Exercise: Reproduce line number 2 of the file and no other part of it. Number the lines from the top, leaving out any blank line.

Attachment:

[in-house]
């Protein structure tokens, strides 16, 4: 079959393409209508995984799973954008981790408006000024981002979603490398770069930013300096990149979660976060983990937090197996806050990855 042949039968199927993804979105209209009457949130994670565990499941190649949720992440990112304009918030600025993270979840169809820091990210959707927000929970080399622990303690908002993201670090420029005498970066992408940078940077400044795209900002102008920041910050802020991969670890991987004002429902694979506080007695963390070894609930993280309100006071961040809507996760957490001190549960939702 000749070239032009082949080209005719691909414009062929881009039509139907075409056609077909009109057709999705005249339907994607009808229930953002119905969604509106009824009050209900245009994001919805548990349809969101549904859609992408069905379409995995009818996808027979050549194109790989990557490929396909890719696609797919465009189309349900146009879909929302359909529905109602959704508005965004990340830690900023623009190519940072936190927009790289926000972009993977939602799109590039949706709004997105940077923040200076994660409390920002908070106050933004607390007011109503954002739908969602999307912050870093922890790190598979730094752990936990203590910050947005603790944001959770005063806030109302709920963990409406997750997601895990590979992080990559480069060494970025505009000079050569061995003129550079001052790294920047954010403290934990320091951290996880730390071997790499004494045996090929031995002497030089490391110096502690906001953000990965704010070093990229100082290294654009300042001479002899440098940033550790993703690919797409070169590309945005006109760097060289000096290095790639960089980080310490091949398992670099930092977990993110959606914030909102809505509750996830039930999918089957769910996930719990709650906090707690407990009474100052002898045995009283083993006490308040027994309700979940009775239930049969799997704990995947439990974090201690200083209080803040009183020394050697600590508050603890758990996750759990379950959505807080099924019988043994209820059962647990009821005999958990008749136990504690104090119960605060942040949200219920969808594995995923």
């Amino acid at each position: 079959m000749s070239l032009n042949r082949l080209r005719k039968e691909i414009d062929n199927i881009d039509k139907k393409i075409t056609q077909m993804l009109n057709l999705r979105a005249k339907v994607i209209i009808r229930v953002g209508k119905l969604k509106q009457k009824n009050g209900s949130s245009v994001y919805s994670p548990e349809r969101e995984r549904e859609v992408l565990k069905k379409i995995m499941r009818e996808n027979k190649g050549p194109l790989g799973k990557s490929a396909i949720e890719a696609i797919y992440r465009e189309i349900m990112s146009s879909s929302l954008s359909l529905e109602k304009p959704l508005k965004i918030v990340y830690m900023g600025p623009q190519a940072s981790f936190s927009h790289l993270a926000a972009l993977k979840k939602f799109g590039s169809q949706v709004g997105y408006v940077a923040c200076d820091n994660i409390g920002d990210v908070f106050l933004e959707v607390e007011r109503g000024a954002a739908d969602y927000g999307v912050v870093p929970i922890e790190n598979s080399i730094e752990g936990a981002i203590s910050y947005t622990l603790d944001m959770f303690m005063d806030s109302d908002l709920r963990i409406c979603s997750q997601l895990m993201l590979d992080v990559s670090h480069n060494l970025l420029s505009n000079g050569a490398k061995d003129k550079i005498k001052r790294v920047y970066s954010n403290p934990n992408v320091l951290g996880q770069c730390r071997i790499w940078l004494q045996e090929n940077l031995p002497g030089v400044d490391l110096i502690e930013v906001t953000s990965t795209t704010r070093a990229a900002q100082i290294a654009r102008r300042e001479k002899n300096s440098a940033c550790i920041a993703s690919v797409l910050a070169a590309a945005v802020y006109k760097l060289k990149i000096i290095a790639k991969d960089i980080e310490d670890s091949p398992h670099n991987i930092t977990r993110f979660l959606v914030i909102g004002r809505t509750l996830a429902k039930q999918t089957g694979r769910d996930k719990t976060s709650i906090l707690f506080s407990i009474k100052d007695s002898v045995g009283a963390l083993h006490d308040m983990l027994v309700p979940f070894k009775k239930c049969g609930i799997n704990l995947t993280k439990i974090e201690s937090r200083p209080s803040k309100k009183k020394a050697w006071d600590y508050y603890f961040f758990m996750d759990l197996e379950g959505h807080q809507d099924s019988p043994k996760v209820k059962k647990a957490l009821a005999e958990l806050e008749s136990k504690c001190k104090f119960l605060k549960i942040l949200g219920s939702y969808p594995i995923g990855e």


């Protein structure tokens, strides 16, 4: 079959393409209508995984799973954008981790408006000024981002979603490398770069930013300096990149979660976060983990937090197996806050990855 042949039968199927993804979105209209009457949130994670565990499941190649949720992440990112304009918030600025993270979840169809820091990210959707927000929970080399622990303690908002993201670090420029005498970066992408940078940077400044795209900002102008920041910050802020991969670890991987004002429902694979506080007695963390070894609930993280309100006071961040809507996760957490001190549960939702 000749070239032009082949080209005719691909414009062929881009039509139907075409056609077909009109057709999705005249339907994607009808229930953002119905969604509106009824009050209900245009994001919805548990349809969101549904859609992408069905379409995995009818996808027979050549194109790989990557490929396909890719696609797919465009189309349900146009879909929302359909529905109602959704508005965004990340830690900023623009190519940072936190927009790289926000972009993977939602799109590039949706709004997105940077923040200076994660409390920002908070106050933004607390007011109503954002739908969602999307912050870093922890790190598979730094752990936990203590910050947005603790944001959770005063806030109302709920963990409406997750997601895990590979992080990559480069060494970025505009000079050569061995003129550079001052790294920047954010403290934990320091951290996880730390071997790499004494045996090929031995002497030089490391110096502690906001953000990965704010070093990229100082290294654009300042001479002899440098940033550790993703690919797409070169590309945005006109760097060289000096290095790639960089980080310490091949398992670099930092977990993110959606914030909102809505509750996830039930999918089957769910996930719990709650906090707690407990009474100052002898045995009283083993006490308040027994309700979940009775239930049969799997704990995947439990974090201690200083209080803040009183020394050697600590508050603890758990996750759990379950959505807080099924019988043994209820059962647990009821005999958990008749136990504690104090119960605060942040949200219920969808594995995923």